European equities closed Monday trade in mixed territory as a jump in oil prices boosted sentiment, at the start of an important week for markets and the ECB.
The pan-European Stoxx 600 index closed 0.5 percent higher, with most sectors finishing in positive territory.
Investors in Europe are shifting their focus towards the European Central Bank (ECB) this week. The bank is expected to introduce more stimulus measures on Thursday to revive inflation and boost growth in the region. Speculation has mounted over what form the stimulus could take.
Oil prices, a key driver of markets throughout 2015, are also be in focus, as members of the Organization of the Petroleum Exporting Countries (OPEC) will gather on Wednesday. Many analysts believe the organization's output policy will not change, despite ongoing concerns over a global supply glut.
Oil prices were trading up 1 percent or more by the close, with Brent crude trading at $45.35, while U.S. crude last stood at $42.44 a barrel. Most oil stocks jumped on the back of this, with Neste closing up over 4 percent, while SBM Offshore and Total also finished higher.
One of the best performers on the STOXX 600 index was beleaguered automaker Volkswagen, closing up 6.2 percent, despite a report in Die Welt newspaper on Monday, which said the company would have to recall 2.46 million cars fitted with the illegal emission control software in Germany alone.
Shares of German airline Lufthansa closed up 1.4 percent after the company came to the end of a long-running dispute with staff over pay. On Saturday, the airline signed an agreement with services union Verdi on pay for around 33,000 personnel.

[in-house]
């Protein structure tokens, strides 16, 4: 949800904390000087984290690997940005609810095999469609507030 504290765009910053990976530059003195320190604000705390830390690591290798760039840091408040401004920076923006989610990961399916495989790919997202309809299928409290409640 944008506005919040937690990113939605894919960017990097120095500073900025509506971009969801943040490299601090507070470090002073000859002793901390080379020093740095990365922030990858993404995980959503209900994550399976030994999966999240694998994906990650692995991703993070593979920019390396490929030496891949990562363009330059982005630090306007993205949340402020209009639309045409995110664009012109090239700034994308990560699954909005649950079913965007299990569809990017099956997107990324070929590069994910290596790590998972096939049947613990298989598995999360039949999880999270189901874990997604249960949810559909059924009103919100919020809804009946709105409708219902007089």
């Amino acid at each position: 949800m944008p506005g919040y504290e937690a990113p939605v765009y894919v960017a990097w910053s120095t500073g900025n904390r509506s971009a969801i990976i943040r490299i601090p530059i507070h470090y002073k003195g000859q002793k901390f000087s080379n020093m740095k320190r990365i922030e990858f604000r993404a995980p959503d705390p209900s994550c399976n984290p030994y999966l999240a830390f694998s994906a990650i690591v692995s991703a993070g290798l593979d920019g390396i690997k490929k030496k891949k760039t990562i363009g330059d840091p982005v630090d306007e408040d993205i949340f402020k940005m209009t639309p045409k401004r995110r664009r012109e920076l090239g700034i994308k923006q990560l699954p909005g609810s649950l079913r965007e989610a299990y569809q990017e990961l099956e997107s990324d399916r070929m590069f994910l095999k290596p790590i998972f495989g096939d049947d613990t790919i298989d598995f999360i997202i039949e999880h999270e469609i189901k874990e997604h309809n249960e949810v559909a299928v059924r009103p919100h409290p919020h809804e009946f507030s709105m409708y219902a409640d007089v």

On London's FTSE index, one of the best performers was housebuilding company Taylor Wimpey, finishing up over 3 percent. The worst performer was Aberdeen Asset Management, closing down 4.6 percent, after news emerged of a 12.5 percent fall in assets as investors pulled money out of its emerging market funds, Reuters reported.
British miner, BHP Billiton pared losses during trade but closed 1.3 percent lower, after Brazil announced plans to sue the owners of the Samarco iron ore miner, BHP and Vale, for $5.2 billion in damages.
Shares in Dutch insurer, Delta Lloyd, slipped to the bottom of the STOXX 600, slipping 10 percent after the company announced a 1 billion euro ($1.05 billion) rights issue to boost its capital ratio and said it would pay no final dividend in 2015.
U.S. stocks traded lower in a narrow range on Monday, as investors digested the November Chicago Purchasing Managers' Index (PMI).
Elsewhere, global heads of state converged on Paris on Monday for a major United Nations summit on climate change. There are hopes that the leaders at this summit can find agreement on reducing greenhouse gas emissions after the failure to do so at the last conference in Copenhagen six years ago.
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